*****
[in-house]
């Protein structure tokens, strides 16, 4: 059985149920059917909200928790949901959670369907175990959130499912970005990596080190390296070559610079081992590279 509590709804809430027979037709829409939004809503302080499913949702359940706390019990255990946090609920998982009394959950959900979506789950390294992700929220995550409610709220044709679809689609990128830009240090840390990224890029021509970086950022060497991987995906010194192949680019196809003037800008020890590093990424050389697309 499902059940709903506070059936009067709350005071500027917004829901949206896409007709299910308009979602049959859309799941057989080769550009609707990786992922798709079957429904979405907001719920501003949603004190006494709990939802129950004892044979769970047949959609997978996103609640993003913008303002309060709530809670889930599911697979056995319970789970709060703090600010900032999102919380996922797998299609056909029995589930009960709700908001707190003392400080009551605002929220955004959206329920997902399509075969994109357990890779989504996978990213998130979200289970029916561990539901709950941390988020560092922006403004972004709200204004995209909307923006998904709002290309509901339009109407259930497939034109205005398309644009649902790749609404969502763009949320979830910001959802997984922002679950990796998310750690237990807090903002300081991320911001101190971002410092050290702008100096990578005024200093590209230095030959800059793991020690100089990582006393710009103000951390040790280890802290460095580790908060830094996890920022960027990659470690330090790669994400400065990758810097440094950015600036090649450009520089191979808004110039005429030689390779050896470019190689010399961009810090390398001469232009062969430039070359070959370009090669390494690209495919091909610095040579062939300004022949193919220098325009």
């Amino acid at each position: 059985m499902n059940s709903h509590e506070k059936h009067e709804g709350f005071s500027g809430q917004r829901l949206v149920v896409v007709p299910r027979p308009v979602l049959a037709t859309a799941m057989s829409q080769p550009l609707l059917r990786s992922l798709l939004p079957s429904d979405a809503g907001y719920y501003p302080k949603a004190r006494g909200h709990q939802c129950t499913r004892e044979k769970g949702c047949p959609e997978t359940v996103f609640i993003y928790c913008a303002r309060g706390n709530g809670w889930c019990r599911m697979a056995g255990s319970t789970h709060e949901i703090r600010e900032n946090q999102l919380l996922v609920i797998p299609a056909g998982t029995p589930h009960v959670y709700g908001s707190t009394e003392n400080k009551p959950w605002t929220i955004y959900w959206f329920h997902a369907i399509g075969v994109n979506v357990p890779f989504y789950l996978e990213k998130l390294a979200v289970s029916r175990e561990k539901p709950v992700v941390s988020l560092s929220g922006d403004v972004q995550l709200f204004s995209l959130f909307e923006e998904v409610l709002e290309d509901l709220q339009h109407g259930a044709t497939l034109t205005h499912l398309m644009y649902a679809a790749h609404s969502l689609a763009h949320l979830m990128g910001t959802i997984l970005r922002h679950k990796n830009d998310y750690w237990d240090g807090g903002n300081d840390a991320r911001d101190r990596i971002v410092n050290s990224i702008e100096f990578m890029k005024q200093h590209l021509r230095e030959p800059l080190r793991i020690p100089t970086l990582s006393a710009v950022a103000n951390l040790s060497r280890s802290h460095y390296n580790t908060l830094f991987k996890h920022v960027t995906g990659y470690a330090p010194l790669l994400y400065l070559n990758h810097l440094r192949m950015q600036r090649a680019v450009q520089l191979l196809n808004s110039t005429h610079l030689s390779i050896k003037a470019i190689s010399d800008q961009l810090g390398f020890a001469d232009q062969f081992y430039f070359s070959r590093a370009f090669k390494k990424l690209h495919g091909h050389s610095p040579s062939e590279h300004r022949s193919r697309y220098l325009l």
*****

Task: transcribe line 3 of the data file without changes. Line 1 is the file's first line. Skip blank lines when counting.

């Amino acid at each position: 059985m499902n059940s709903h509590e506070k059936h009067e709804g709350f005071s500027g809430q917004r829901l949206v149920v896409v007709p299910r027979p308009v979602l049959a037709t859309a799941m057989s829409q080769p550009l609707l059917r990786s992922l798709l939004p079957s429904d979405a809503g907001y719920y501003p302080k949603a004190r006494g909200h709990q939802c129950t499913r004892e044979k769970g949702c047949p959609e997978t359940v996103f609640i993003y928790c913008a303002r309060g706390n709530g809670w889930c019990r599911m697979a056995g255990s319970t789970h709060e949901i703090r600010e900032n946090q999102l919380l996922v609920i797998p299609a056909g998982t029995p589930h009960v959670y709700g908001s707190t009394e003392n400080k009551p959950w605002t929220i955004y959900w959206f329920h997902a369907i399509g075969v994109n979506v357990p890779f989504y789950l996978e990213k998130l390294a979200v289970s029916r175990e561990k539901p709950v992700v941390s988020l560092s929220g922006d403004v972004q995550l709200f204004s995209l959130f909307e923006e998904v409610l709002e290309d509901l709220q339009h109407g259930a044709t497939l034109t205005h499912l398309m644009y649902a679809a790749h609404s969502l689609a763009h949320l979830m990128g910001t959802i997984l970005r922002h679950k990796n830009d998310y750690w237990d240090g807090g903002n300081d840390a991320r911001d101190r990596i971002v410092n050290s990224i702008e100096f990578m890029k005024q200093h590209l021509r230095e030959p800059l080190r793991i020690p100089t970086l990582s006393a710009v950022a103000n951390l040790s060497r280890s802290h460095y390296n580790t908060l830094f991987k996890h920022v960027t995906g990659y470690a330090p010194l790669l994400y400065l070559n990758h810097l440094r192949m950015q600036r090649a680019v450009q520089l191979l196809n808004s110039t005429h610079l030689s390779i050896k003037a470019i190689s010399d800008q961009l810090g390398f020890a001469d232009q062969f081992y430039f070359s070959r590093a370009f090669k390494k990424l690209h495919g091909h050389s610095p040579s062939e590279h300004r022949s193919r697309y220098l325009l």